In Ukrainian Hutsul culture, a molfar is a man who is believed to have supernatural abilities. Molfars combine the traits of a healer, a wizard, and a fortune teller. To a certain extent, Hutsul molfars are equivalent to Cossack characterniks.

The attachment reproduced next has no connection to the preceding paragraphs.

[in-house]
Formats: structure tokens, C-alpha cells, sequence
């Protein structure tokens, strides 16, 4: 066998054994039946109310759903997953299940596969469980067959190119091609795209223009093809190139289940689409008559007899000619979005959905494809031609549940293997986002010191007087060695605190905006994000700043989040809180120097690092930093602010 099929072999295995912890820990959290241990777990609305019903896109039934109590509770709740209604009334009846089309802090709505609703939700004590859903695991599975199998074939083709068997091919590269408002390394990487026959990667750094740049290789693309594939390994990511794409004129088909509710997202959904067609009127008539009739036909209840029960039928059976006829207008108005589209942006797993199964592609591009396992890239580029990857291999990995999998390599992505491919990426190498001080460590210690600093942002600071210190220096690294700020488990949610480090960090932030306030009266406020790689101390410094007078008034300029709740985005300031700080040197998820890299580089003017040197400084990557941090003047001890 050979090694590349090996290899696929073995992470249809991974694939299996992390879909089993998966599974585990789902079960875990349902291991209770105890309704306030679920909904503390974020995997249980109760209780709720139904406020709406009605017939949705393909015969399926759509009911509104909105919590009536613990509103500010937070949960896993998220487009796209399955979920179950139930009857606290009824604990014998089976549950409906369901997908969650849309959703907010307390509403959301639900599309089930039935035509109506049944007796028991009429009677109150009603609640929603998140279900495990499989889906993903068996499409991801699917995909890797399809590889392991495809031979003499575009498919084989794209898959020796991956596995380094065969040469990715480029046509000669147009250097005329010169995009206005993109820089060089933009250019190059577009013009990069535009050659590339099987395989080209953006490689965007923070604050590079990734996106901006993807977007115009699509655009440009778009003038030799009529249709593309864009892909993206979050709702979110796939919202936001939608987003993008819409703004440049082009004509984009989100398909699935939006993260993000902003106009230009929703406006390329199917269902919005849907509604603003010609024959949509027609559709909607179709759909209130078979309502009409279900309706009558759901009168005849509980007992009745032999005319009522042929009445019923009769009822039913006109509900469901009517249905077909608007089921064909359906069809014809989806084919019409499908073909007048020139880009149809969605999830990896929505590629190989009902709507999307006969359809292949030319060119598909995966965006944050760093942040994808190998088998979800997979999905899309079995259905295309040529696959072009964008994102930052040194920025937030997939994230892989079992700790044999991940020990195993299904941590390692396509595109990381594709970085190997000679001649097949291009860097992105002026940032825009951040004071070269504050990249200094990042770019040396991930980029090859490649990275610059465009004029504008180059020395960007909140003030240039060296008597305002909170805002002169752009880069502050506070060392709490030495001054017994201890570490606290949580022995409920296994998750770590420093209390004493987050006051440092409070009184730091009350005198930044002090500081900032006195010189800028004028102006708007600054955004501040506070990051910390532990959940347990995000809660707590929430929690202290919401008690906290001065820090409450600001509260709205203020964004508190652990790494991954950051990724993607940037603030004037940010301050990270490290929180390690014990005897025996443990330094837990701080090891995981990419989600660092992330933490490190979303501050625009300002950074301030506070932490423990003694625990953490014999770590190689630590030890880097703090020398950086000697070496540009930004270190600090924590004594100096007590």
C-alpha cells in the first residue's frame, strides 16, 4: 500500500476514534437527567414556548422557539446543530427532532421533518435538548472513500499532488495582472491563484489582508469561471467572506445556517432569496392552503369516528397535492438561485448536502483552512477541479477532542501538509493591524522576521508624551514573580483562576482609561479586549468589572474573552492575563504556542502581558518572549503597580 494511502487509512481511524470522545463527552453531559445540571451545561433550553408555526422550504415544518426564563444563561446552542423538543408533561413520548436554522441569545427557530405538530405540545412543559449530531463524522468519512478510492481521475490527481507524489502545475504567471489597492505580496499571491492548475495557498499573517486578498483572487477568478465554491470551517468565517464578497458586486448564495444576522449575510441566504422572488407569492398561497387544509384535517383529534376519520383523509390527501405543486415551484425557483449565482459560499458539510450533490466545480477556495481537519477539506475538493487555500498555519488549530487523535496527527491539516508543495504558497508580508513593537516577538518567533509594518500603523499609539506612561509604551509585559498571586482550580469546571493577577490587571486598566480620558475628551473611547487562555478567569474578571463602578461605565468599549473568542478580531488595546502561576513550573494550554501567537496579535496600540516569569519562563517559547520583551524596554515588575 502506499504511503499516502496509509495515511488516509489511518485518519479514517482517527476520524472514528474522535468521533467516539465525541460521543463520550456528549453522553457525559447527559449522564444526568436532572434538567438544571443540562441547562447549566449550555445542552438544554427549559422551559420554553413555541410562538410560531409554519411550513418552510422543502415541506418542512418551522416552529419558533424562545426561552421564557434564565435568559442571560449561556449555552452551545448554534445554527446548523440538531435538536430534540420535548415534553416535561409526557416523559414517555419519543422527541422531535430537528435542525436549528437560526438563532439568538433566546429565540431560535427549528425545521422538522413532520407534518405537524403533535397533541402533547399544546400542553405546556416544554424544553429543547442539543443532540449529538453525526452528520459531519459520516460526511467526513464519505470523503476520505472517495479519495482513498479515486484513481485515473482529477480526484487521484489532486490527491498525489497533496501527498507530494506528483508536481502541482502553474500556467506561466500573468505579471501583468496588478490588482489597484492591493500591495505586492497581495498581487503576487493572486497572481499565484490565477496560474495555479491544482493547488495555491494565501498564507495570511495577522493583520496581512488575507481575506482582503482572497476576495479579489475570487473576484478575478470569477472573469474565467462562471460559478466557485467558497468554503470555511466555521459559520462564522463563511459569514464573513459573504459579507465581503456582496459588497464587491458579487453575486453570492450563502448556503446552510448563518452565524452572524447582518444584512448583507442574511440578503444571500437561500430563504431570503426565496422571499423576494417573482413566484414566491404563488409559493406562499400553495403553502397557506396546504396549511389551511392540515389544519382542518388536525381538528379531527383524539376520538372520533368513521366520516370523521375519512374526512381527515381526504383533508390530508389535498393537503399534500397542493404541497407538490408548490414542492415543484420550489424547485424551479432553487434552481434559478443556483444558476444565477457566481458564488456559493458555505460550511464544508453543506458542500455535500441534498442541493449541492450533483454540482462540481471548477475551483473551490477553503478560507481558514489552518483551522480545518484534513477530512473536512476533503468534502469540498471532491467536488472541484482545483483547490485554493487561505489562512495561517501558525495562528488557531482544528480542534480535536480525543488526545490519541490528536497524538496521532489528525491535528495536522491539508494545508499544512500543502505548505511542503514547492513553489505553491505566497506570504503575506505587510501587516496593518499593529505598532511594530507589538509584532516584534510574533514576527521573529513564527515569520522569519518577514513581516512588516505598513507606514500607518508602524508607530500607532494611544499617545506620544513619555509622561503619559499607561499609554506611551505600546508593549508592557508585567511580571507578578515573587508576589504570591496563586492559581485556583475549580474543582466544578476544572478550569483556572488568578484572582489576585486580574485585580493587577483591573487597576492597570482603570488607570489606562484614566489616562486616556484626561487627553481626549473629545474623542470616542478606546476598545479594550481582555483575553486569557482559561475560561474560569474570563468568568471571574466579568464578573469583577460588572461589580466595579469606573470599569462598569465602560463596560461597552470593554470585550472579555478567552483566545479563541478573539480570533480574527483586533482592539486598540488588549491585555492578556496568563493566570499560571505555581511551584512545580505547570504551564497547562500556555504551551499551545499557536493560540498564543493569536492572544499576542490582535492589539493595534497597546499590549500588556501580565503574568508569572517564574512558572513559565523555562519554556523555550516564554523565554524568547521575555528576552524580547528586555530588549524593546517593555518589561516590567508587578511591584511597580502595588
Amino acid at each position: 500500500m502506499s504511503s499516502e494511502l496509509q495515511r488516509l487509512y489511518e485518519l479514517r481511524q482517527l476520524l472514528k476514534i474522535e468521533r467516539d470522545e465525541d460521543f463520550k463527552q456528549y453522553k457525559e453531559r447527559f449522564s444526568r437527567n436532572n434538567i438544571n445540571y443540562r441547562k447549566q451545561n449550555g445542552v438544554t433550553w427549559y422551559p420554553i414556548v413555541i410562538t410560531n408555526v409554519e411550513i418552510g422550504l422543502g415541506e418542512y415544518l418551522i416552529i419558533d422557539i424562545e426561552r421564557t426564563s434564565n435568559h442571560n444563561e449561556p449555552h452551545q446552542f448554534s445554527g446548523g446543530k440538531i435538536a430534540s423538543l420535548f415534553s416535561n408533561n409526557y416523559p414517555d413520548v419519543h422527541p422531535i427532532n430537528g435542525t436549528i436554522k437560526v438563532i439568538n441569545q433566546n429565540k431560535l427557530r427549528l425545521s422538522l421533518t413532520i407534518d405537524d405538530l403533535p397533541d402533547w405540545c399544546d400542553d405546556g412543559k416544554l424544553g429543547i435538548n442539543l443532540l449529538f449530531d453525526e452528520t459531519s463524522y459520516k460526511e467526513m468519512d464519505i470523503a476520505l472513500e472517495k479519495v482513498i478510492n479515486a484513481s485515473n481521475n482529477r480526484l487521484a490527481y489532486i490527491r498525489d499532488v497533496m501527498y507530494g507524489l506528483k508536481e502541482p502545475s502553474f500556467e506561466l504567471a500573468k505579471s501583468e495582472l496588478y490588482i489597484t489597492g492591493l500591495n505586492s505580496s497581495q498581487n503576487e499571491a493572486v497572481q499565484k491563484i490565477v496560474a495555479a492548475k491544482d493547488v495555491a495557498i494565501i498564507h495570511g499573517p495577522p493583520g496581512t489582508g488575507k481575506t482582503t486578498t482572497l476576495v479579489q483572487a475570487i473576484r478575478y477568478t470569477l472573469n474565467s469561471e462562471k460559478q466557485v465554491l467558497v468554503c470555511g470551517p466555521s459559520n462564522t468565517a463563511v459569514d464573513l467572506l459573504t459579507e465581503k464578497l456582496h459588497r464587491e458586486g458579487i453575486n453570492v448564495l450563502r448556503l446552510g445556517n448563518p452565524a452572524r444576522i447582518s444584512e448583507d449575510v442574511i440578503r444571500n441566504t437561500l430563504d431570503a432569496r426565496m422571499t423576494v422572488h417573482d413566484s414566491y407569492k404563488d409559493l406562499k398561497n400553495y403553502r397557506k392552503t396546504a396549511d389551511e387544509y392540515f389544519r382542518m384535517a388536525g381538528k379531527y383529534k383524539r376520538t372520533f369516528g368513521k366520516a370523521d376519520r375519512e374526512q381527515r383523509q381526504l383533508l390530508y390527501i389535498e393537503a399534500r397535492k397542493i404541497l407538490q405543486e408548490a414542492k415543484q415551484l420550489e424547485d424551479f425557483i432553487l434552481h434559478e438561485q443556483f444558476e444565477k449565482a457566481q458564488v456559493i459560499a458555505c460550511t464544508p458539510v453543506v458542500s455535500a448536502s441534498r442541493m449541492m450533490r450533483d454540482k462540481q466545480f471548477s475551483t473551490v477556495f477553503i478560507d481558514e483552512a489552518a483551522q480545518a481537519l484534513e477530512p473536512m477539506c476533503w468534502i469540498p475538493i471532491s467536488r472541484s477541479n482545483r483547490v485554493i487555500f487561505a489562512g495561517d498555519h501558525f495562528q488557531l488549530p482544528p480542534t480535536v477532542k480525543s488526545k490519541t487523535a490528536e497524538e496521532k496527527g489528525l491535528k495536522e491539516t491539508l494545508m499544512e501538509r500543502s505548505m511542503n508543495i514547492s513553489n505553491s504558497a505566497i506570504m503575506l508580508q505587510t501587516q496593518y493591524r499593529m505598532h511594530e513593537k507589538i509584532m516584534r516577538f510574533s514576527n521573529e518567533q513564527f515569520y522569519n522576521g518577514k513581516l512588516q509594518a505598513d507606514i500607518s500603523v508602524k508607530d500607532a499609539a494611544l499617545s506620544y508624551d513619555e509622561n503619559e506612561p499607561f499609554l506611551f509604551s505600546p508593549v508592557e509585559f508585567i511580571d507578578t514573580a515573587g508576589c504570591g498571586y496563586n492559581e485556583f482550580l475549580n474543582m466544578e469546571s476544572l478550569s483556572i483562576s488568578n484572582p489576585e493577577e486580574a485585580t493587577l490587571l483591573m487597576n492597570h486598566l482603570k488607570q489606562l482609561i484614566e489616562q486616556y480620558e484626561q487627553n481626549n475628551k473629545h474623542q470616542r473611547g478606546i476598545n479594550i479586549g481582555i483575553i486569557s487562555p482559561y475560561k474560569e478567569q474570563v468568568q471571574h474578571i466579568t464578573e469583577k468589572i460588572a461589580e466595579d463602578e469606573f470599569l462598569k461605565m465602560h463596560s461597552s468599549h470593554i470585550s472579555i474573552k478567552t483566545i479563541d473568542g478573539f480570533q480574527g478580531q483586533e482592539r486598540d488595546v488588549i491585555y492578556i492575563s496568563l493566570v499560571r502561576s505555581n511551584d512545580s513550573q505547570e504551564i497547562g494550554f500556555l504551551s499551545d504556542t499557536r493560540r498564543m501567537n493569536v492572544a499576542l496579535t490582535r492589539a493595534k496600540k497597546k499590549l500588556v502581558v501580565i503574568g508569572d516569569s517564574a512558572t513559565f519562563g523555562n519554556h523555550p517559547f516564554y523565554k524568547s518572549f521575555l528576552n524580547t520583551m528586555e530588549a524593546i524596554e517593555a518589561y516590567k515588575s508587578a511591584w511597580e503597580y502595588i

The scope of molfars' activities includes interpreting prophetic dreams, removing curses, breaking spells, healing; inflicting harm on people, their livestock, and property. The ability of molfars to do both good and harm is reflected in the notions of their witchcraft, which can be "white" and "black." Witchcraft is accompanied by Christian symbolism and ritualism. For example, a molfar is required to go to church every Sunday and read a prayer a hundred times, but to do it with a special, secret specificity. One molfar was assigned to a village or a group of villages. He could have a fictitious name that was well known among the local residents so that strangers could not find him. An important element of molfarism is the absence of payment for witchcraft services.

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